This week’s Throwback Thursday selection is “Clues,” from Philip’s 1993 book She Tries Her Tongue, Her Silence Softly Breaks (The Women’s Press Ltd). Wesleyan University Press will re-issue the book next year, with a new introduction from Evie Shockley, author of the new black.
She gone—gone to where and don’t know
looking for me looking for she;
is pinch somebody pinch and tell me,
up where north marry cold I could find she—
Stateside, England, Canada—somewhere about,
“she still looking for you—
try the Black Bottom–Bathurst above Bloor,
Oakwood and Eglinton—even the suburbs them,
but don’t look for indigo hair and
skin of lime at Ontario Place,
or even the reggae shops;
stop looking for don’t see and can’t—
you bind she up tight with hope,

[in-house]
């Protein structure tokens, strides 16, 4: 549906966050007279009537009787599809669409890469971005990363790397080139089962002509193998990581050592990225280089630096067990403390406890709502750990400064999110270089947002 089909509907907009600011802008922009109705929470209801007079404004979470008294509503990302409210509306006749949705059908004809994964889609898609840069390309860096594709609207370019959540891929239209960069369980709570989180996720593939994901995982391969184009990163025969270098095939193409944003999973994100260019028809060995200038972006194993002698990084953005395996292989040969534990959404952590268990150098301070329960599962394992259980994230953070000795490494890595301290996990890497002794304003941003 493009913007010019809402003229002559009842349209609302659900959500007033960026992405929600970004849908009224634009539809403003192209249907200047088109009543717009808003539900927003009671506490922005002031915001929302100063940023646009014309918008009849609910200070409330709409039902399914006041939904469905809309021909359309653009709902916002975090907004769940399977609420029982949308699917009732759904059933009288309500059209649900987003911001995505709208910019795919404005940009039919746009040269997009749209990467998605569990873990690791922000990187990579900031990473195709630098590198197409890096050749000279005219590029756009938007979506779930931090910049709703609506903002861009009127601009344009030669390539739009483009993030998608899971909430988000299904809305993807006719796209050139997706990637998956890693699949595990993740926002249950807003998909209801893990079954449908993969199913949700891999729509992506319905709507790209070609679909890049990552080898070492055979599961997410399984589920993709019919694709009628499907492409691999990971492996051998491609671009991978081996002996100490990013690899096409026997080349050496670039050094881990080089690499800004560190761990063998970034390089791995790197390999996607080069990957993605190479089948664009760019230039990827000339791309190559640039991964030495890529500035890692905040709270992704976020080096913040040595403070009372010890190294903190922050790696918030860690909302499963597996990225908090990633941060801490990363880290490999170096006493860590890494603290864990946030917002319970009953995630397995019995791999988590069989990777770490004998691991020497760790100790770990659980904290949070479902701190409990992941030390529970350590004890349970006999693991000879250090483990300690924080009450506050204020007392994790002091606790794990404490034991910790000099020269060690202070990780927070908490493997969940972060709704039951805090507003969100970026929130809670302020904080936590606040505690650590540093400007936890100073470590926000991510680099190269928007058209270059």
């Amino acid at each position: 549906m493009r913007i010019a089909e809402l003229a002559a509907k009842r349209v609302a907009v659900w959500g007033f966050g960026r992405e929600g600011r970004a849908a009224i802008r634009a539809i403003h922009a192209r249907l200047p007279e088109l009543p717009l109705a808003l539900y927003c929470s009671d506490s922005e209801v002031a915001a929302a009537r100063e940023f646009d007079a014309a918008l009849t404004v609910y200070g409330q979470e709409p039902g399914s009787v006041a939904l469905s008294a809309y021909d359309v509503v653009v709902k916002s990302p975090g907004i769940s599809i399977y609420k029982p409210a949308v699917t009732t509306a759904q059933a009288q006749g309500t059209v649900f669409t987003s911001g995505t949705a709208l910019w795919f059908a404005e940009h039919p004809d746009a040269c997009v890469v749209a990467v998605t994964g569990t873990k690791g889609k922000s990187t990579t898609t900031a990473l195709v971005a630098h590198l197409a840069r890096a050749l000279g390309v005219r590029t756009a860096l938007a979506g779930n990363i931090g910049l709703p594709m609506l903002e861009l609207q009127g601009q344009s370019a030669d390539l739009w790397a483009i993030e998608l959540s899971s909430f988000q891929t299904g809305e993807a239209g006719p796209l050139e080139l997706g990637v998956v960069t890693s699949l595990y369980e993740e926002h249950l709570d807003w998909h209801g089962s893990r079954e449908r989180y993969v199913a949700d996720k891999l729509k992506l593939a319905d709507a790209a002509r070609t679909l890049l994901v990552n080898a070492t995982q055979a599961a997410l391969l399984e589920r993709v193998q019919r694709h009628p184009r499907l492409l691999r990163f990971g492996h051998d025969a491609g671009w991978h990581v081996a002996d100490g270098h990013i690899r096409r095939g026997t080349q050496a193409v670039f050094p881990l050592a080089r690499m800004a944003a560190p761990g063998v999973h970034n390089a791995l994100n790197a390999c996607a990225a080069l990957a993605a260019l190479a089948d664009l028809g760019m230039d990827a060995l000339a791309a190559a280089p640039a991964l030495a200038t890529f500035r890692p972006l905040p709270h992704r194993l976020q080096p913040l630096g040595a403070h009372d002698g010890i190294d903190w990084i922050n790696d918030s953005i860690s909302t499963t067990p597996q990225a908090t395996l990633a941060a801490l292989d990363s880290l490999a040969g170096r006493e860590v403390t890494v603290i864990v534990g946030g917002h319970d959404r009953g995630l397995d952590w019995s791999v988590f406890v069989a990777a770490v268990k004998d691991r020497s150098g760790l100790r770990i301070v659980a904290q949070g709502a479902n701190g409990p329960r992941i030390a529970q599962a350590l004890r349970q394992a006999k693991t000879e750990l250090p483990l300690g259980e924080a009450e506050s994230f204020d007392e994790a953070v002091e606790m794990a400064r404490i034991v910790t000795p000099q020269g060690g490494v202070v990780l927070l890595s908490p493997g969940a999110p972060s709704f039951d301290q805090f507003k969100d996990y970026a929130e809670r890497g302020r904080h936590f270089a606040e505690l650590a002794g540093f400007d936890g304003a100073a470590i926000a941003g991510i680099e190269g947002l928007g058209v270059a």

she own and yours knot up in together;
although she tight with nowhere and gone
she going find you, if you keep looking.”
Poet, essayist, lawyer, and novelist, M. NourbeSe Philip recently organized a series of participatory readings from Zong!, a masterful work exploring the anguish of some 150 enslaved Africans intentionally drowned at sea on November 29, 1781. These recent readings were participatory and ritual, and can be described as existing somewhere between noise and silence. The most recent event was on August 10th, at Trinity Bellwood Park in Toronto.
Click on the poster above for further information on the Zong case, and related events.
In addition, view a reading presented as a Wake for Trevon Martin, from Naropa University here.
M. NOURBESE PHILIP is a poet and writer and lawyer who was born in Tobago and now lives in Toronto.